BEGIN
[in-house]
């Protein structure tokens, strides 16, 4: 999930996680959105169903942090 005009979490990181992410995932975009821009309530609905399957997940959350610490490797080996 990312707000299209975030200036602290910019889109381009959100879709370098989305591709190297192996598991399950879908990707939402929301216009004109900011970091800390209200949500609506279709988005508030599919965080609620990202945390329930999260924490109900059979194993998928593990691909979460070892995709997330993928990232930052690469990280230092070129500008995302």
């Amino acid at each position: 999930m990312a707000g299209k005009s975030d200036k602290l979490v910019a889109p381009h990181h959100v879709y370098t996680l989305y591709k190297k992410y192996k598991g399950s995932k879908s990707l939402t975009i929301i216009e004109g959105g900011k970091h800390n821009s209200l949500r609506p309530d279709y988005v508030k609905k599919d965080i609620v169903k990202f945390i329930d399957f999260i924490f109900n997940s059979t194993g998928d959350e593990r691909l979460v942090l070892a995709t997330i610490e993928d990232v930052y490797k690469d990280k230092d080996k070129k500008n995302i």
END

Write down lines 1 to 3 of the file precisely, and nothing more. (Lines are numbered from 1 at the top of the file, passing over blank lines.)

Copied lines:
[in-house]
């Protein structure tokens, strides 16, 4: 999930996680959105169903942090 005009979490990181992410995932975009821009309530609905399957997940959350610490490797080996 990312707000299209975030200036602290910019889109381009959100879709370098989305591709190297192996598991399950879908990707939402929301216009004109900011970091800390209200949500609506279709988005508030599919965080609620990202945390329930999260924490109900059979194993998928593990691909979460070892995709997330993928990232930052690469990280230092070129500008995302």
């Amino acid at each position: 999930m990312a707000g299209k005009s975030d200036k602290l979490v910019a889109p381009h990181h959100v879709y370098t996680l989305y591709k190297k992410y192996k598991g399950s995932k879908s990707l939402t975009i929301i216009e004109g959105g900011k970091h800390n821009s209200l949500r609506p309530d279709y988005v508030k609905k599919d965080i609620v169903k990202f945390i329930d399957f999260i924490f109900n997940s059979t194993g998928d959350e593990r691909l979460v942090l070892a995709t997330i610490e993928d990232v930052y490797k690469d990280k230092d080996k070129k500008n995302i």